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3 Apr 2011

protostack.com writes:

Back in February, we wrote a post on Analogue to Digital Conversion. Many people mentioned that it was a bit light and they would like a more advanced tutorial. Well here it is…

In this tutorial we add a second analogue input and use the ADC Conversion Complete interrupt. The circuit we are using is similar to what we used last time but has an extra trimpot and uses an ATmega168A microcontroller. The ATmega168 is now obsolete, but its replacement (ATmega168A) is almost identical.

Analogue to Digital Conversion Interrupts on an ATmega168A – [Link]

3 Mar 2011

Texas Instruments today introduced the industry’s first two-channel, simultaneous-sampling successive approximation (SAR) analog-to-digital converters (ADCs) with two independently controlled internal references for simplified system-level design. [via]

TI intros first 2-channel, simultaneous-sampling ADCs - [Link]

13 Feb 2011

Many AVR microcontrollers are capable of doing Analogue to Digital Conversion. The ATmega168 has 6 ports (8 ports on the SMD packages) that can be used for analogue input. This tutorial shows you how.

Analogue to Digital Conversion on an ATmega168 - [Link]

9 Feb 2011

rsdio presents: MAX11209/MAX11211, ultra-low-power, high-resolution, serial-output ADCs. [via]

  • Pin-compatible versions of the 24-/20-/16-bit family
  • Low 150µA supply current is ideal for portable sensors
  • Includes four GPIOs that can be used for external mux control
  • When used with the specified data rates, the internal digital filter provides more than 100dB rejection of 50Hz or 60Hz line noise

MAX11209/MAX11211 18-Bit, ultra-low power, delta-sigma ADCs – [Link]


9 Feb 2011

Here’s a circuit by Joe Desbonnet’s Random Tech Stuff that’s designed to monitor battery voltage. It uses one resistor, one diode (or LED), one microcontroller ADC input and one digital output. [via]

PIC 12F675 battery monitor using a diode/LED and resistor – [Link]

17 Jan 2011

This project shows how to measure the power supply of your micro-controller that can be very important and critical, specially for battery powered applications. The solution the author explains in this short tutorial don’t need any external components, for all the AVR micro controllers that have an internal ADC. As an example in this article, we are going to use an ATMEGA48 micro controller.

AVR: Monitor power supply voltage, for free! – [Link]

12 Dec 2010

This article discuss what the AREF pin is, how it works and why you may want to use it. AREF pin is the analog voltage reference pin and used when using an analog-to-digital converter. AREF is set according to the measuring signal. [via]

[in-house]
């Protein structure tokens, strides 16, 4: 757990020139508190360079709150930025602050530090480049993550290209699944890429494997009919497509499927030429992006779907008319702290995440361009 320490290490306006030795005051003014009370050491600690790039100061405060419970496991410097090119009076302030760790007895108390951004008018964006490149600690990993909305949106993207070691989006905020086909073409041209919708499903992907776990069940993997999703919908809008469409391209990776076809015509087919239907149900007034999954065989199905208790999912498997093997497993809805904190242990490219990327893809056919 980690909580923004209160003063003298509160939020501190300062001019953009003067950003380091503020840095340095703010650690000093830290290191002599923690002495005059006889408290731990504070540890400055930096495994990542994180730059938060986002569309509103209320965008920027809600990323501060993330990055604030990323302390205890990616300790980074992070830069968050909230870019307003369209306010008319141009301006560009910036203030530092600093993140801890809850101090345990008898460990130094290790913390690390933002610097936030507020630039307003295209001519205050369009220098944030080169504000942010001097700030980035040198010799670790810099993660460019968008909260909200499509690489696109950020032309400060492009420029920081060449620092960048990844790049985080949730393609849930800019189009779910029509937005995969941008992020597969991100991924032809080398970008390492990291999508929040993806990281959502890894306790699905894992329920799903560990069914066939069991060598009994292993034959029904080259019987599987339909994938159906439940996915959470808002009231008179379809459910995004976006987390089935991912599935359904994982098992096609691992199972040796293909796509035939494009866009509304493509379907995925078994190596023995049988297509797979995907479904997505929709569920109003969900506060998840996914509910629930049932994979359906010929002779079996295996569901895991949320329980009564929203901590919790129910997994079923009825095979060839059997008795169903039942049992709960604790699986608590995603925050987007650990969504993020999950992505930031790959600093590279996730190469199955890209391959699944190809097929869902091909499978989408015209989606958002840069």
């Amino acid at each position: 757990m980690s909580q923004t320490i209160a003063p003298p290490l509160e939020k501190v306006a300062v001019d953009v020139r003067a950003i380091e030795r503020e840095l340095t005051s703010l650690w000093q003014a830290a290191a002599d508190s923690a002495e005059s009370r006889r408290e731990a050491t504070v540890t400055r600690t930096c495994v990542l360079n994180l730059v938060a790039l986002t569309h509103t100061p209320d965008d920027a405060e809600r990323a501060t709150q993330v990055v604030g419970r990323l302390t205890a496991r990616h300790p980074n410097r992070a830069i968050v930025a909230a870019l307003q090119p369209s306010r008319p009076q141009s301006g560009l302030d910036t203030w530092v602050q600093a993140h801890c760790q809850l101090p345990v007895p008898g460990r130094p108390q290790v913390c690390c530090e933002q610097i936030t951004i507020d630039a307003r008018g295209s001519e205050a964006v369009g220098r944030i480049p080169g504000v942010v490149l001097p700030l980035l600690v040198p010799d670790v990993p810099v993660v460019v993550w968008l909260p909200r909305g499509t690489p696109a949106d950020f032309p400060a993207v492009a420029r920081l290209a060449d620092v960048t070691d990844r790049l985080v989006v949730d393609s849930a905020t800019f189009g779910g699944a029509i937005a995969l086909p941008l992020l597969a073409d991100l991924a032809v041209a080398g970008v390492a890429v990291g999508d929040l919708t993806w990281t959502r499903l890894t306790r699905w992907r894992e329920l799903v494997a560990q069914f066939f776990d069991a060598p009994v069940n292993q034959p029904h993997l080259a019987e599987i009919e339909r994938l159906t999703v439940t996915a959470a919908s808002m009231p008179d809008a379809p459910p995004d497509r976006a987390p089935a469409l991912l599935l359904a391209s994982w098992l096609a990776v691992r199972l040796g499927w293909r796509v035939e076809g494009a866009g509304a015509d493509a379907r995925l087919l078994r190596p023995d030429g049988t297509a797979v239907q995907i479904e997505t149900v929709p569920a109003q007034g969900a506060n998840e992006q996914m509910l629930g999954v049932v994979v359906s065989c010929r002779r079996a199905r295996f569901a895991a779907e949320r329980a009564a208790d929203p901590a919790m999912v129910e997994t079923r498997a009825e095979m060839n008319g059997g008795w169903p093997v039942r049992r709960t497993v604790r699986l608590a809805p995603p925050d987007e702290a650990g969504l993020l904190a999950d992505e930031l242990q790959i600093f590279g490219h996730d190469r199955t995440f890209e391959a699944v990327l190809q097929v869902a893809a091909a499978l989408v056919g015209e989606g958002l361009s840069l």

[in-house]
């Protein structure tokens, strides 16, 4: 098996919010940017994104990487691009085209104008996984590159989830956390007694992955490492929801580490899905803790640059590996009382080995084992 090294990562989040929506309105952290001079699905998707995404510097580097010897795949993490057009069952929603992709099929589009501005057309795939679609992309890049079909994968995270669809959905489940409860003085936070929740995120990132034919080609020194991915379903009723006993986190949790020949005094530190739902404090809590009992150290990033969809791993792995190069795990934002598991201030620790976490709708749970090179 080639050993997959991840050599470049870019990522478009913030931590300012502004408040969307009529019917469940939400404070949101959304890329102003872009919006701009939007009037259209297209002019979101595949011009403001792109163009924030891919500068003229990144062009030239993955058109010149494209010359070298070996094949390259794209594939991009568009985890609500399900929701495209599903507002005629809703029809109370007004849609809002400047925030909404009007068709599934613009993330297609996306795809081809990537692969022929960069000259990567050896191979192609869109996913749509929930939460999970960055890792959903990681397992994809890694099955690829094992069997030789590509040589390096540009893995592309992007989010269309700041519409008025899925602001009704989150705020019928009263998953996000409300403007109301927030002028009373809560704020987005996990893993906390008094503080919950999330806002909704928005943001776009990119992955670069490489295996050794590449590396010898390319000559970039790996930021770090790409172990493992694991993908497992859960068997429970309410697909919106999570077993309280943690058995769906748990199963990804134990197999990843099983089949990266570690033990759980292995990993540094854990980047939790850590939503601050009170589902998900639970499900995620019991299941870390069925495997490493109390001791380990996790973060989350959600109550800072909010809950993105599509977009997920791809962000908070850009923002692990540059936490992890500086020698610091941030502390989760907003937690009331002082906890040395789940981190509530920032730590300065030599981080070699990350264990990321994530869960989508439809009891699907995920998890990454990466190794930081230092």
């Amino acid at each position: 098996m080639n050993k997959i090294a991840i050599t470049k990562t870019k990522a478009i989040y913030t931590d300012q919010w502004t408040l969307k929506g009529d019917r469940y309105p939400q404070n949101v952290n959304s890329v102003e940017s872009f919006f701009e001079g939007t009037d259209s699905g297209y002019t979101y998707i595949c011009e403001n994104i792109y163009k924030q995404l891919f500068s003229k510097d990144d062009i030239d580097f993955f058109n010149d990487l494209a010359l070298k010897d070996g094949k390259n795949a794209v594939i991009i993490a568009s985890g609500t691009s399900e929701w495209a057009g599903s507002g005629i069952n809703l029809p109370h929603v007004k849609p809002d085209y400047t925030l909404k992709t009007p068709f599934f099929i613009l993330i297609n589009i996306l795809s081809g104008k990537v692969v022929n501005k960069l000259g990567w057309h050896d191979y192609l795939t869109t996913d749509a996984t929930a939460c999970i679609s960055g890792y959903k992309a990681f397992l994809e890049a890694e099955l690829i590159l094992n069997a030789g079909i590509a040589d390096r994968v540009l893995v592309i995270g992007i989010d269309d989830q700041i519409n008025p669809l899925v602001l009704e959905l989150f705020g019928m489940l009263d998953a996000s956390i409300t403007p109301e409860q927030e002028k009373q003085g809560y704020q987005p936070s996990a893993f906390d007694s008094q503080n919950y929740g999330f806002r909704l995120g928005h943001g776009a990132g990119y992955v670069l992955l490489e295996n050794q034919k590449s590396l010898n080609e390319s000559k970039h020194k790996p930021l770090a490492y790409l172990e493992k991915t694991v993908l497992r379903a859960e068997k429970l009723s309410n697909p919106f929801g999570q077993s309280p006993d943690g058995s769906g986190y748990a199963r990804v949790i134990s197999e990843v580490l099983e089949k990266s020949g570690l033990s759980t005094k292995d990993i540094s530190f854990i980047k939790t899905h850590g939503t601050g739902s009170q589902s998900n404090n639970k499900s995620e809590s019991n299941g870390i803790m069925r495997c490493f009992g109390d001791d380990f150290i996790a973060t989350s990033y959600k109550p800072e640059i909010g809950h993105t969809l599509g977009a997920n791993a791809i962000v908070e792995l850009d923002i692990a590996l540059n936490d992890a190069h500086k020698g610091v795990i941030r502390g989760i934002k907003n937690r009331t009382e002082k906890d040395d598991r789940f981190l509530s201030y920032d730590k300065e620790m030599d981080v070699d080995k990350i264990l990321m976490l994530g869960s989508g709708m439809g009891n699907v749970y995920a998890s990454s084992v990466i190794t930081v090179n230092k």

Tutorial: Arduino and the AREF pin – [Link]

12 Nov 2010

Analog to digital conversion are required in embedded systems because most of their surroundings comprise of analog signals and the embedded processors can process only digital data. This tutorial shows how to use the internal ADC module of a PIC microcontroller to read an external analog signal and convert it to a digital number. The conversion output will be displayed in a character LCD.

Tutorial on Analog to Digital conversion using PIC - [Link]

11 Nov 2010

This project is a digital TouchClock that uses your own handwriting to display the time and days in a graphical LCD. You enter the numbers and day names on the configuration mode and the clock is using them to display the info. It uses a 128×64 BLUE/WHITE TOUCHSCREEN GLCD from CircuitED and the ADCs on a PIC18 microcontroller to translate the X and Y coordinates of touchscreen. [via]

TouchClock : Design your own GLCD Clock – [Link]

22 Oct 2010

This project describes how to make a digital voltmeter using a PIC microcontroller. A HD44780 based character LCD is used to display the measured voltage. The PIC microconotroller used in this project is PIC16F688 that has 12 I/O pins out of which 8 can serve as analog input channels for the in-built 10-bit ADC. The voltage to be measured is fed to one of the 8 analog channels. The reference voltage for AD conversion is chosen to be the supply voltage Vdd (+5 V). A resistor divider network is used at the input end to map the range of input voltage to the ADC input voltage range (0-5 V). The technique is demonstrated for input voltage ranging from 0-20 V, but it can be extended further with proper selection of resistors and doing the math described below.

PIC16F688 Digital Voltmeter - [Link]



 
 
 

 

 

 

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